The Prayer for August 27, 2017

Eternal Father,
creator and redeemer of the world,
who shatters every bar and chain that binds;
grant us faith to see and courage to confess Jesus as your beloved Son,
and to be faithful stewards of your grace and life;
through your Son, Jesus Christ our Lord.

The Texts for August 27, 2017

First Reading: Isaiah 51:1-6
“A teaching will go out from me, and my justice for a light to the peoples.”
In the years after the destruction of Jerusalem, the prophet’s voice rises to declare that the relationship of God and this people is not at an end. From Abraham and Sarah God brought forth a great nation, so God’s purpose in Israel to bring God’s law to the nations shall not fail.

Psalmody: Psalm 138
“The Lord will fulfill his purpose for me; your steadfast love, O Lord, endures forever.” – a song of praise at God’s deliverance, extolling the certainty of God’s mercy.

Second Reading: Romans 12:1-8
“I appeal to you therefore, brothers and sisters, by the mercies of God, to present your bodies as a living sacrifice, holy and acceptable to God, which is your spiritual worship.” – Paul’s begins the third portion of his letter, exhorting the community to faithfulness in their life together as a people gathered by the grace of God.

Gospel: Matthew 16:13-20
“I will give you the keys of the kingdom of heaven, and whatever you bind on earth will be bound in heaven, and whatever you loose on earth will be loosed in heaven.” – Peter confesses that Jesus is the Christ, the anointed of God, and the disciples receive the promise and commission to serve as God’s agents in the world.

Image: https://commons.wikimedia.org/wiki/File%3ASimon_Pierre_Rouen_jnl.jpg By Jean-noël Lafargue (Own work (Own photography)) [FAL], via Wikimedia Commons.

The ordinary

Sunday Evening

I wish there was something special to write about worship this morning, but it was all quite ordinary. Yes, we watched the slideshow from our summer program and thanked our youth director for her extraordinary work – so there were images of happy kids and crafts and tales of chimes and songs. And, yes, we had an accordionist for our special music this morning, taking up hymns and songs we are likely to hear this week of the Fourth of July. And, yes, there was laughter and heartfelt prayer and children for the children’s message and wonder of God’s invitation to come to his table and share the bread that is the sign and promise and dawning reality of that day when all creation shall be gathered to one table.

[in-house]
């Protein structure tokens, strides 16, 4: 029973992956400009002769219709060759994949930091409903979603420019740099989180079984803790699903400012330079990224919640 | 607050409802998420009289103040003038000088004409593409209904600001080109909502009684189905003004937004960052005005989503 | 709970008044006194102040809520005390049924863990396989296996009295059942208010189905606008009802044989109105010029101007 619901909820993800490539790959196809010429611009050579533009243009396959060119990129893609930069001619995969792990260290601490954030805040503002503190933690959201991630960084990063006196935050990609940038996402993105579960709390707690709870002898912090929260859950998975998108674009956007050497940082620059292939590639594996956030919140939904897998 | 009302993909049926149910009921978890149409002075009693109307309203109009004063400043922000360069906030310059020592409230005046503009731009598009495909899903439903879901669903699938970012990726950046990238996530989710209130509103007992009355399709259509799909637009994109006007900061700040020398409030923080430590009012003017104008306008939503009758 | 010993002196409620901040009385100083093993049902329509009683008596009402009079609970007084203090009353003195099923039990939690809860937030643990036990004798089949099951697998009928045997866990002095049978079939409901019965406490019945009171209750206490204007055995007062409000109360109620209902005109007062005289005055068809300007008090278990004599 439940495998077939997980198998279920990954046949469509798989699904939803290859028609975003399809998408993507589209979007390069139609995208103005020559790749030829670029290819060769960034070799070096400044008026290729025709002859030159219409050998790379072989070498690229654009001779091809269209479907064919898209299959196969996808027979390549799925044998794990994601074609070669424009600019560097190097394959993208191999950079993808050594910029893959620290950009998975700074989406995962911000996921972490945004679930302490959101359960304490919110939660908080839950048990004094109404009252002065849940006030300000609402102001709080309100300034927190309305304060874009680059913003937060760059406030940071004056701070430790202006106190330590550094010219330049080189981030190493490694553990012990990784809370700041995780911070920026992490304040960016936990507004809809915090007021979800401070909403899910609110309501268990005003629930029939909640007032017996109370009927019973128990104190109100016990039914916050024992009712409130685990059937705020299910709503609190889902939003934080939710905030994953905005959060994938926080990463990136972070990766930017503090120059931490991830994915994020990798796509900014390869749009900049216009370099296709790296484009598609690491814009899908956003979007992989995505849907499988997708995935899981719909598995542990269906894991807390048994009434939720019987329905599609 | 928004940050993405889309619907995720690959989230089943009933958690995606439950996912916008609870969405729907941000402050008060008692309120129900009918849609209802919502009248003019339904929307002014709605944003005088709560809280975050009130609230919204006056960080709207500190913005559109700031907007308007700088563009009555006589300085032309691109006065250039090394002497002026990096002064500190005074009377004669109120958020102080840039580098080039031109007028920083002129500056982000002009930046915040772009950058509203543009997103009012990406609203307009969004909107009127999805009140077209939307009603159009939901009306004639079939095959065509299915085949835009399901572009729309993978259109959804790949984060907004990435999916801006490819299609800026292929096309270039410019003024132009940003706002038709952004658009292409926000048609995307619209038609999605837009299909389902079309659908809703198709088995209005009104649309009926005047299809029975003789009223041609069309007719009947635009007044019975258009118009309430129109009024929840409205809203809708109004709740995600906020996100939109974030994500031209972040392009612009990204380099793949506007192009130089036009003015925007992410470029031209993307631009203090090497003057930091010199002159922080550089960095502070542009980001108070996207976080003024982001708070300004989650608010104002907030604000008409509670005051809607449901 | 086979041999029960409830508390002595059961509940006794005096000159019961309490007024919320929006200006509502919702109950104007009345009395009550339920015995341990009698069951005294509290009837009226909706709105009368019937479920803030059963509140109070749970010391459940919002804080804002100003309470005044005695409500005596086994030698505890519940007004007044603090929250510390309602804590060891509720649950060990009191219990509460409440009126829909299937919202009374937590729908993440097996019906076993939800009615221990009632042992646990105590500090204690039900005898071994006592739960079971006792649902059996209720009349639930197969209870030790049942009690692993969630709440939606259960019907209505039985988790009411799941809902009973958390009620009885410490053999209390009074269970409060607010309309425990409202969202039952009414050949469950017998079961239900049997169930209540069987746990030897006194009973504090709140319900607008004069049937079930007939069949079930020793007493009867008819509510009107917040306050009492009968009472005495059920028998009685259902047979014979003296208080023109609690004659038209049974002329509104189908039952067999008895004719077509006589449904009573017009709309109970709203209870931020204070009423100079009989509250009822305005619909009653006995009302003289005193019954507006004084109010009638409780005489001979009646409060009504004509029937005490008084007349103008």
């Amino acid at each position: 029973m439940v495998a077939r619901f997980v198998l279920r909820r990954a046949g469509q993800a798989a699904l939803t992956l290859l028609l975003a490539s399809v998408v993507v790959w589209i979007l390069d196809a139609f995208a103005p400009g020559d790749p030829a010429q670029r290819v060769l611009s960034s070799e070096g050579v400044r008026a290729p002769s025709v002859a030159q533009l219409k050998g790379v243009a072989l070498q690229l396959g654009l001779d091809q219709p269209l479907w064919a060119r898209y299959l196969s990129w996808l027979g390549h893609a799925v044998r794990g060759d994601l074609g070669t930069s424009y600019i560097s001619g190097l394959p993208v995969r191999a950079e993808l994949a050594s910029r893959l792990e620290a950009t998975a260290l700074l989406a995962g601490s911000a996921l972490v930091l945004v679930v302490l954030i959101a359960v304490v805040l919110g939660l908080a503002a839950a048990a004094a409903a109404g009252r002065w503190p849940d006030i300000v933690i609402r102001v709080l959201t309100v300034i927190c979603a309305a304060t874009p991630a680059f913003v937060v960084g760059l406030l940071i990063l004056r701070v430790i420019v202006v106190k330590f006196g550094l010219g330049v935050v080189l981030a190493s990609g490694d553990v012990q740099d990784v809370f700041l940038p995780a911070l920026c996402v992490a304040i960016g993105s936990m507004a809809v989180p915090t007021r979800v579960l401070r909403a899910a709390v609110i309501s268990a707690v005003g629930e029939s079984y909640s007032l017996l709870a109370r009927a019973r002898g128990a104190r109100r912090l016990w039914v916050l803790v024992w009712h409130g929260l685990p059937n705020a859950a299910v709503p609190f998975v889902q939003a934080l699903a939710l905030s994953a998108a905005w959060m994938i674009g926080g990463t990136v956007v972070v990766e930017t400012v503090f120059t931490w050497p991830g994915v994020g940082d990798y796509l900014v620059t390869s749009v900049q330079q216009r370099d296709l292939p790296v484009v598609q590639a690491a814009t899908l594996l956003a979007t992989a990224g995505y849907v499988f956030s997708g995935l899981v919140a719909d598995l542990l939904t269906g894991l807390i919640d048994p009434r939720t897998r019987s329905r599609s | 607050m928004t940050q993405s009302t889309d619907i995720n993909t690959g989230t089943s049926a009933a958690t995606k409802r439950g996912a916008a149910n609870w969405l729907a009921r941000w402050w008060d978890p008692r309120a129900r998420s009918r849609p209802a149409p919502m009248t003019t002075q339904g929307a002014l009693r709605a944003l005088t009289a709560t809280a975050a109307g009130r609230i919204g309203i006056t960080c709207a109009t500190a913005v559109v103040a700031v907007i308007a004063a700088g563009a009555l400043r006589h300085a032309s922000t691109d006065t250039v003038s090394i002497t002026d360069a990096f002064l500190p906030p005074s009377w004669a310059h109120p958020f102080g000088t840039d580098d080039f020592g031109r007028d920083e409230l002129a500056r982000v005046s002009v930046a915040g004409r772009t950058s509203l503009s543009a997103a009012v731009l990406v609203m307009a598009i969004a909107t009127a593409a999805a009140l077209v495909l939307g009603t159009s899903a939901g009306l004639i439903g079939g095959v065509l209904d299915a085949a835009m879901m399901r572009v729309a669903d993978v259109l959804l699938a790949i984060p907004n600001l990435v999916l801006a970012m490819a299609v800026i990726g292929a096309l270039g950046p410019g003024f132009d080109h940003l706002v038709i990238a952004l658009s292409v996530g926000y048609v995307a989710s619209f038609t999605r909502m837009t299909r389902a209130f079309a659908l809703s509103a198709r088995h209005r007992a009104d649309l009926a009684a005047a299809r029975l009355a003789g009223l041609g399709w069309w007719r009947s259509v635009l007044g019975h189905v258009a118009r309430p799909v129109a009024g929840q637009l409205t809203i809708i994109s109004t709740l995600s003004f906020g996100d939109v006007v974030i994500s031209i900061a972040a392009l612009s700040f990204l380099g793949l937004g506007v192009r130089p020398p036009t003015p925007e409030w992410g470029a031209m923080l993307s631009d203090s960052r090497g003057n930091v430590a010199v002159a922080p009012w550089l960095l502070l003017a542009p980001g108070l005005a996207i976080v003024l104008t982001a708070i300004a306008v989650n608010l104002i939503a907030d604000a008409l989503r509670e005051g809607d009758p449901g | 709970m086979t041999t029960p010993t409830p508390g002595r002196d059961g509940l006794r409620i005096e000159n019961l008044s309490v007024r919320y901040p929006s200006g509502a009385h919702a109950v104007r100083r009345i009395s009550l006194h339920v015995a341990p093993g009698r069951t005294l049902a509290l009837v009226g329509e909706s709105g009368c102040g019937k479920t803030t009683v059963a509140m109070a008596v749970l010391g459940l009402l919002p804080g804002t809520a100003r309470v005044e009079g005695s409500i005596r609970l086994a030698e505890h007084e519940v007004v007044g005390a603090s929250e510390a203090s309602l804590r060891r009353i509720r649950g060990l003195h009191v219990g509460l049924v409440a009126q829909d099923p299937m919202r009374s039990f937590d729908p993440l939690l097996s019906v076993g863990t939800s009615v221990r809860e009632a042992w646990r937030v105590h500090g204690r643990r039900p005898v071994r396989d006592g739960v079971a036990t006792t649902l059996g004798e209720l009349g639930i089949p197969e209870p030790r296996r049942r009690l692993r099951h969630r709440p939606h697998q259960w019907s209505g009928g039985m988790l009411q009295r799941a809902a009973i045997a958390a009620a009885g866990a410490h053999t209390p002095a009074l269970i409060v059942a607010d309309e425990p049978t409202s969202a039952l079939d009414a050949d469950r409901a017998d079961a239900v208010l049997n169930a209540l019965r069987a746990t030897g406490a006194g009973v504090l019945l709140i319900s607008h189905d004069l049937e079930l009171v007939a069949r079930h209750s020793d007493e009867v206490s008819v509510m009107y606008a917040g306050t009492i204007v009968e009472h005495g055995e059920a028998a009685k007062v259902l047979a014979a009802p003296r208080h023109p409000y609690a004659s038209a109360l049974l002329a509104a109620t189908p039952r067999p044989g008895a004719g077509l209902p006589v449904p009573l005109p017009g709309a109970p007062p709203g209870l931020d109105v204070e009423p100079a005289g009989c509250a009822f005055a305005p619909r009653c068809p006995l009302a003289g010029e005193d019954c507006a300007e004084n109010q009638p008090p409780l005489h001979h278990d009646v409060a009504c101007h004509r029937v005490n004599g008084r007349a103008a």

But it was also ordinary. A simple summer service in which the community gathers for a host of different reasons: some because of friends, some because of habit, some because they have found a new congregation with a message that speaks to them, some because they had tasks to do – from working the sound board to making coffee.

Worship is ordinary. And yet is also extraordinary. It is like the roses in the flowerbeds around the patio near the parish office. Always there. Always blooming. Always ordinary yet wondrous in their beauty if you stop and see.

Its not just that there is beauty in the ordinary. It is that all existence is extraordinary. The brilliance of the clouds against the sky. The courage and faithfulness of a blind and deaf dog. The love of his family for an animal of no economic value. The laughter of children. The kindness of strangers. The sharing of the peace. Ancient texts that still speak to our human condition and the divine promise. The aroma of morning coffee. The pleasure of a simple dinner. The crickets in the evening. Fresh corn on the cob. The smell of fresh basil. Rosemary. Bach’s Brandenburg concertos. The sound of a child plinking out the melody line of Jesus Loves Me on the piano.

We are surrounded by extraordinary goodness. We don’t really need fireworks. We need to feel the grass between our toes and the ocean lapping at our feet. We need to feel the cool breeze in the evening and the hand of a loved one in our own. We need the connection of family and friends and the reminder that such bonds should tie the whole human family.

Even where terrors seem to govern, there is goodness waiting. If we will see it. If we will be open to it. If we will live it.

Worship is ordinary. But it is oh so much more than ordinary, for it bids us to see that love and life reverberate through all existence and summons us to join the song.

Photo: dkbonde

Holy Spirit